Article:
Spain’s official house price index shows prices falling 1.2 over 3 months to the end of March, and by just 2.9% over 12 months, which doesn’t sound too bad. The only question is, what have the técnicos down at the National Institute of Statistics been smoking?
House Price Index by selected region and age of property
There’s not much you can say about this index, known in Spain as the Índice de Precios de Vivienda (IPV), other than it must have been compiled in Wonderland. For what it’s worth, the index says average prices are down just over 10% since 2007, the year they peaked nationally (in reality, it’s more like 30% or more).
In Murcia, land of the unsold new golf development, new build prices are still higher than they were in 2007. Not matter that nothing is selling.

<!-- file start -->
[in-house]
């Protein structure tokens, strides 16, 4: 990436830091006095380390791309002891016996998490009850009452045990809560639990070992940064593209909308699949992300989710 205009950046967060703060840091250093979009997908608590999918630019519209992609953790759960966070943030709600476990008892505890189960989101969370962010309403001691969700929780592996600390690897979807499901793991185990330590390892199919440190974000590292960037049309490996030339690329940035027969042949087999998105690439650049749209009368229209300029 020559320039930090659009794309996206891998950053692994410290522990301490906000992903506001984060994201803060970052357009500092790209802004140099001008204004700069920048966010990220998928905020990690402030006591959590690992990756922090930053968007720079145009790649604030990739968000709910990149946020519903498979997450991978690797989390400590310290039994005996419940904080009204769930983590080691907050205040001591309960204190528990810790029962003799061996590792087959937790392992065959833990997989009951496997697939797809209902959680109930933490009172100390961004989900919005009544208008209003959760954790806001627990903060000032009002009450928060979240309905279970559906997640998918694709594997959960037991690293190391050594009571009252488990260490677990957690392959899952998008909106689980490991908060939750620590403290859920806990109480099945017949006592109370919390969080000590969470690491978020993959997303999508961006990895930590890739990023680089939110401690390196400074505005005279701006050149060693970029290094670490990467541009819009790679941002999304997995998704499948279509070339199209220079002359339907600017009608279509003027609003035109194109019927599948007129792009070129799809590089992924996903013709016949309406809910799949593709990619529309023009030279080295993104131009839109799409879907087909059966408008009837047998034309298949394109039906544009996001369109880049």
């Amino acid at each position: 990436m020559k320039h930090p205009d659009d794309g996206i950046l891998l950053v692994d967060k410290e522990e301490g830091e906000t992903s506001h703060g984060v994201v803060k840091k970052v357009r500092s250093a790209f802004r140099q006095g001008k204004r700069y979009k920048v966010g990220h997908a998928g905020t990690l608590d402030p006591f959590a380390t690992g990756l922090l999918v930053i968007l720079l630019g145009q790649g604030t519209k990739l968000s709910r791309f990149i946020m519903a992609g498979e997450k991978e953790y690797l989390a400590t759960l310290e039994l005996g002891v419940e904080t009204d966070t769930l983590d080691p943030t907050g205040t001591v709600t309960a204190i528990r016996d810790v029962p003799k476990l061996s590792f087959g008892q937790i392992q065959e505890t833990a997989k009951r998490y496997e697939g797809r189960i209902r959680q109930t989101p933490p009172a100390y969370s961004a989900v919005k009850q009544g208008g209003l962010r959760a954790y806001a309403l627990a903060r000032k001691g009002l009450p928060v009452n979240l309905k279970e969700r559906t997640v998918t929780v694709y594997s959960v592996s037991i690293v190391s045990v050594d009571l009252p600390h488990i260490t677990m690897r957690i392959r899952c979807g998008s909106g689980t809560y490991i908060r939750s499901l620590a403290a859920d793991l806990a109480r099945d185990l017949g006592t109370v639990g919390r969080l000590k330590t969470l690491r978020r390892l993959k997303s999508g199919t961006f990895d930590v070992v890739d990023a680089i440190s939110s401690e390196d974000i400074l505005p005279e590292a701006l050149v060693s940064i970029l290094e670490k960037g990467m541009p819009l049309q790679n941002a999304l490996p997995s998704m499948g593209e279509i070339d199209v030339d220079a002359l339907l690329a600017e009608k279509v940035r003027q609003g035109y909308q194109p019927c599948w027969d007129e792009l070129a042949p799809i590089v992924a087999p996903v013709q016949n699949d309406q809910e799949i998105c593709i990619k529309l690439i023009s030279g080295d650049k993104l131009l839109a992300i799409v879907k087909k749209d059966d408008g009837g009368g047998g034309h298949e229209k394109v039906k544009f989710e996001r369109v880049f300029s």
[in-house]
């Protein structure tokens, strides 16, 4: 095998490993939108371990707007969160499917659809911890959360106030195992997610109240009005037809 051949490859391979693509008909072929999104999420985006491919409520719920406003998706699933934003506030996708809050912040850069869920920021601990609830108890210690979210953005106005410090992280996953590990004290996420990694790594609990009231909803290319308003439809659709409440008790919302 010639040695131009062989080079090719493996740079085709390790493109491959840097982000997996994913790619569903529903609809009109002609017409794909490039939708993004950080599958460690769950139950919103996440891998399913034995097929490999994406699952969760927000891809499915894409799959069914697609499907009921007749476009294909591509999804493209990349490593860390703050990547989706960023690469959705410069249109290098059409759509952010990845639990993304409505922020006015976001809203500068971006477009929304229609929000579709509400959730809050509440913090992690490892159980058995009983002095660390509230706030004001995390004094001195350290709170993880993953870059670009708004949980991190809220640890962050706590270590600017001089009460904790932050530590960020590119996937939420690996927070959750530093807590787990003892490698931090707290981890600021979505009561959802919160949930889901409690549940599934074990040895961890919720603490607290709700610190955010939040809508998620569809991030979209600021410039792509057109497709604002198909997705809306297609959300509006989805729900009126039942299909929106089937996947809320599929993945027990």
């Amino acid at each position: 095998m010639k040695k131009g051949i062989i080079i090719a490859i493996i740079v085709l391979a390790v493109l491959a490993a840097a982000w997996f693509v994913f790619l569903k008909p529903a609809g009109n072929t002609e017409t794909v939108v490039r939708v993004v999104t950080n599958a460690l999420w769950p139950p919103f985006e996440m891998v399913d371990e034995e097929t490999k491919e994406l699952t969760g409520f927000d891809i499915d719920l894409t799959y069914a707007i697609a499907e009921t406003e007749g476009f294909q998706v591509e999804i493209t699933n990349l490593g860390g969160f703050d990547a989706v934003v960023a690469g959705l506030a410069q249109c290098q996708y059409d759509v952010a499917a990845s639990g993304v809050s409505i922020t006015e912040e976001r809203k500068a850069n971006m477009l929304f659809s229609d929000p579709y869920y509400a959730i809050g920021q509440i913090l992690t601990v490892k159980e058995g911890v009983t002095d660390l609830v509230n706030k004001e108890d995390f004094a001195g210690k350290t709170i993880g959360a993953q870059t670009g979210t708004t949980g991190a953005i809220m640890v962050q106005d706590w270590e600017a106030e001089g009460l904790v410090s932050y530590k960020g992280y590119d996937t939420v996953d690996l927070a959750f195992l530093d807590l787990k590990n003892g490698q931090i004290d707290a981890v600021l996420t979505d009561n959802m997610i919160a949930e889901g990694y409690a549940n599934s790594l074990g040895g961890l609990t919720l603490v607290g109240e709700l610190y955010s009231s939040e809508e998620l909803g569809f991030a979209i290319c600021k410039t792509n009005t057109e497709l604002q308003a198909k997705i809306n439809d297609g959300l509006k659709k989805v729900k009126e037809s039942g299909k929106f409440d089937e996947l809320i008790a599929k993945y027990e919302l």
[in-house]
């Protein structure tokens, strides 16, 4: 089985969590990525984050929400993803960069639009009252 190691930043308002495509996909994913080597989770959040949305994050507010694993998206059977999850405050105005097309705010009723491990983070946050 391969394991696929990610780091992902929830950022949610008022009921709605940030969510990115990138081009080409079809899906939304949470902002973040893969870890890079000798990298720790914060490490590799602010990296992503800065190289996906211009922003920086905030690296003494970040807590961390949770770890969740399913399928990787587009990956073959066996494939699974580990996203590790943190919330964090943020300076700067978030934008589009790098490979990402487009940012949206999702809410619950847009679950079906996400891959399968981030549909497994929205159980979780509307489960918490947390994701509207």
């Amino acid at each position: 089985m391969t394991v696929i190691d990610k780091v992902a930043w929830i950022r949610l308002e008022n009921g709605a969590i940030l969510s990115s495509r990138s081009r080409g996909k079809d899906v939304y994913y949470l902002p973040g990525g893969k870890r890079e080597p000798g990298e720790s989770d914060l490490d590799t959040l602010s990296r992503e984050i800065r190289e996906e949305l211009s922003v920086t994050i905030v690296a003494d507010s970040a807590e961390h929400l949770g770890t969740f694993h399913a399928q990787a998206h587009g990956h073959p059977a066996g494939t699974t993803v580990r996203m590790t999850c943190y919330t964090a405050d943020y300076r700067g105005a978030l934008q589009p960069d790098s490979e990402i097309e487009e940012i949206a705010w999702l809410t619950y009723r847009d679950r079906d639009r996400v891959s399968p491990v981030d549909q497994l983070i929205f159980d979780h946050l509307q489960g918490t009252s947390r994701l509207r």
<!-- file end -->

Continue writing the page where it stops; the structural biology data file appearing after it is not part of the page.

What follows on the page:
Leading Spanish papers like El Pais have given the latest figures a positive spin, saying they show that price declines are “moderating”, which they appear to be if you look at the annualised change every quarter, as shown in the following chart:
But look at the quarterly change, and you see prices falling faster in Q1 than at any time in a year.
But anyway, the figures bear little resemblance to the reality seen by everyone working in the business, so there’s no point in giving them too much attention.